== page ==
nakedness; from the loins even unto the thighs they shall reach. 43 And they
shall be upon Aaron, and upon his sons, when they go in unto the tent of
meeting, or when they come near unto the altar to minister in the holy place;
that they bear not iniquity, and die; it shall be a statute for ever unto him
and unto his seed after him." 

Chaim Tatel

From: Gershon Dubin <gershon.dubin@...>
Date: Tue, 4 Nov 2003 19:05:22 -0500
Subject: Modest Clothing

The Gemara in the beginning of Pesachim says quite clearly that the idea
of showing legs separated is a lack of tzenius for women, specifically.


From: Akiva Miller <kennethgmiller@...>
Date: Tue, 4 Nov 2003 09:59:50 -0500
Subject: Re: Modest Clothing

Israel Caspi asked <<< My daughter points out that in a patriarchal
system, such as our rabbinic establishment, women would not have been
consulted about whether men's clothing ... were a turn on for females.
... So let's now ask the question: if wearing pants is immodest for
women, what makes it modest for men to do so? >>>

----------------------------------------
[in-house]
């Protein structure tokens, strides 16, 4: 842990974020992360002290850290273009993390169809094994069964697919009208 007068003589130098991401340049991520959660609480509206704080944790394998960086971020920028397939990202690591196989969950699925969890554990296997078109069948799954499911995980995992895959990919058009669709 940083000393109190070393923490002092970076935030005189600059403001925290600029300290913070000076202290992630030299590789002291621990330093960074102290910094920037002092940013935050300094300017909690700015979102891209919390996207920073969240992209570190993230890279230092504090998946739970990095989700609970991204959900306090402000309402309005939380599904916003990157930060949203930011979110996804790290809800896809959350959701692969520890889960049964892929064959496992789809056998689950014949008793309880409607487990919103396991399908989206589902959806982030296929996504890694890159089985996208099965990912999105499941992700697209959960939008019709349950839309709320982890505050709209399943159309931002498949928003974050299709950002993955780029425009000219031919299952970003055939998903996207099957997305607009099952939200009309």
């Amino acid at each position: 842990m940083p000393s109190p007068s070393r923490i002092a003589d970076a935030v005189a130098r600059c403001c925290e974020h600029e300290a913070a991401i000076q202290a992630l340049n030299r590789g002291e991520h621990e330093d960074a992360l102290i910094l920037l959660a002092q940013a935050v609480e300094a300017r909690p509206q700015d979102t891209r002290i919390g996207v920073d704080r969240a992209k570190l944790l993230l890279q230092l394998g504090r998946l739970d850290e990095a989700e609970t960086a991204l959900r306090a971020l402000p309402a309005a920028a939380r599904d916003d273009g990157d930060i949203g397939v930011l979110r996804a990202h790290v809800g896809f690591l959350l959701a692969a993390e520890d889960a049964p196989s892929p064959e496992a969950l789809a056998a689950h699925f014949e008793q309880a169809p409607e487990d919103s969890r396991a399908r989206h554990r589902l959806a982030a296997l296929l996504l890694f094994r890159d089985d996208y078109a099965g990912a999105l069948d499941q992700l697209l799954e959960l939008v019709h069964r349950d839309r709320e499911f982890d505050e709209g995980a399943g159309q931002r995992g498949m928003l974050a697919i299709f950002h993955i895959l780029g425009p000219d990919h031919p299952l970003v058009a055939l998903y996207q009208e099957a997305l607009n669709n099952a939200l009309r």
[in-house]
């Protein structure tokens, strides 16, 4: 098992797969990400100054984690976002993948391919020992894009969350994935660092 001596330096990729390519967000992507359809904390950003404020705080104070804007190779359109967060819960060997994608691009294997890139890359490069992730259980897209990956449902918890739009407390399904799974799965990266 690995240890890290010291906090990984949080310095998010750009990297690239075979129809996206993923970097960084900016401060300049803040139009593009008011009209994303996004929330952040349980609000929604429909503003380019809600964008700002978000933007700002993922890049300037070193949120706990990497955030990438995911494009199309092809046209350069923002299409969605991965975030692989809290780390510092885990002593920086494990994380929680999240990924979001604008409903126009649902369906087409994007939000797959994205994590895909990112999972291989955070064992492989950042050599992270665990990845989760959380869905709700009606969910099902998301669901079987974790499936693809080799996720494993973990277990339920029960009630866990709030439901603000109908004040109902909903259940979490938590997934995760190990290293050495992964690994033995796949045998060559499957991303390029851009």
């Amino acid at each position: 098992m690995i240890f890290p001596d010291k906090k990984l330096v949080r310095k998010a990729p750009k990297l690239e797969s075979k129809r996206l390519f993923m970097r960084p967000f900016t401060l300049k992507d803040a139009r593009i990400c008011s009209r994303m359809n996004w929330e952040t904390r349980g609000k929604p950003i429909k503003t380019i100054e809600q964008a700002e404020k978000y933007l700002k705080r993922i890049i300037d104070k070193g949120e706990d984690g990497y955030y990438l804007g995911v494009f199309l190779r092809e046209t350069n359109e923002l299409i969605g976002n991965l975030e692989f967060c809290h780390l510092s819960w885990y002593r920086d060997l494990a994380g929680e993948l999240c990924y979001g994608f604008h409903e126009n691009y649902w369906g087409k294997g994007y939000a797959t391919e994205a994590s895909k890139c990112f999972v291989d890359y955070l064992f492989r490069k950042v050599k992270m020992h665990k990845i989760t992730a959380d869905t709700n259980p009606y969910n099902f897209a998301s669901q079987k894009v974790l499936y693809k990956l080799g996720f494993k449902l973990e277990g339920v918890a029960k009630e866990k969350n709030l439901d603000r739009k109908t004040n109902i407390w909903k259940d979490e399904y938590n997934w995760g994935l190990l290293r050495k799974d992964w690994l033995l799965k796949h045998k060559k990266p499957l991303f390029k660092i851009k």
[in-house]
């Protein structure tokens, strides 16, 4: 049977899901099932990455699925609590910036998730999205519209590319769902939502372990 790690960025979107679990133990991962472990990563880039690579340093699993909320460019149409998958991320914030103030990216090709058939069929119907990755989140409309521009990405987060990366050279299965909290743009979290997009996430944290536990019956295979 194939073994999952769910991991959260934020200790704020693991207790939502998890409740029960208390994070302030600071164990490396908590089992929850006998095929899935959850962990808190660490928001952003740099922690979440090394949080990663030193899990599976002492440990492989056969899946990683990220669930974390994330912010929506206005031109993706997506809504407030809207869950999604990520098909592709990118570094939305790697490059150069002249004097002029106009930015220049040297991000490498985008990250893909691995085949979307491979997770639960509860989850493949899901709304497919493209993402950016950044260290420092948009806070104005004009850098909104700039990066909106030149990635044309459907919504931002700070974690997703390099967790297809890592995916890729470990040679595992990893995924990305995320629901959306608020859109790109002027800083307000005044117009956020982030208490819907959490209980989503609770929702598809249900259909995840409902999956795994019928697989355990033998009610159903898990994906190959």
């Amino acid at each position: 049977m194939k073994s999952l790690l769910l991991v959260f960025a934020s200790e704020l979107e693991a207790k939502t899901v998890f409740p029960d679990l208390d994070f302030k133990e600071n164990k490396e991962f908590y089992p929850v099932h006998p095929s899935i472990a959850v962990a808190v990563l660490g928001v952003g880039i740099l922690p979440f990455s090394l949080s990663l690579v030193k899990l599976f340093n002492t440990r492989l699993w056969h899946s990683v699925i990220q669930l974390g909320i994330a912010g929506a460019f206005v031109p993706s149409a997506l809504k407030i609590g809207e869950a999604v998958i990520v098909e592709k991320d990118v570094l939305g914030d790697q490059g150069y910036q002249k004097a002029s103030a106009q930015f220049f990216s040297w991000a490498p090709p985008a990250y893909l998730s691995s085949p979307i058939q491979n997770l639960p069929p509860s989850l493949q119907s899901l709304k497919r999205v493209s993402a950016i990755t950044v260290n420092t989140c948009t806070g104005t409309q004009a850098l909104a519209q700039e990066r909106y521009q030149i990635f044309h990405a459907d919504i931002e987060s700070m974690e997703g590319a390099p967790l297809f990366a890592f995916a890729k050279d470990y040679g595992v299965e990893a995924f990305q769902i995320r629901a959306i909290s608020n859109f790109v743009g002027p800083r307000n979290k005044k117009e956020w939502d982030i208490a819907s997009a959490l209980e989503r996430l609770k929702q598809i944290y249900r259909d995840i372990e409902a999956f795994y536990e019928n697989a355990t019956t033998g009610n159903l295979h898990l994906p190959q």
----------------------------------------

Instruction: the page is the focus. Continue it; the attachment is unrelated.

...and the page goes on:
Let's define "modesty" not in terms of what body parts are covered and
in what manner they're covered, but in terms of drawing undue attention
to those body parts. "Drawing attention" is the key factor, and certain
clothing styles on a woman will attract men's attention, whereas the
same styles on a man will not attract the attention of women.

Furthermore, even if women *would* be attracted by what a man is
wearing, that is less problematic than the reverse. According to Rav
Moshe Feinstein (Igros Moshe, Even Haezer 1:69), both men and women are
bound by the prohibition of "Don't stray after your eyes" (Num. 15:39),
but the prohibition of "Guard yourself from any bad thing" (Deut 23:10)
refers to nocturnal emissions, which only applies to men.

The result of this is that there are some things which both men and
women are forbidden to look at, but there are other cases where women
may look but not men. To see what cases are in each category, I
recommend seeing that Igros Moshe (especially the last paragraph there),
or see the discussion of Gemara Avodah Zara 20 online at
http://tinyurl.com/tlqq (especially the bottom half) where these two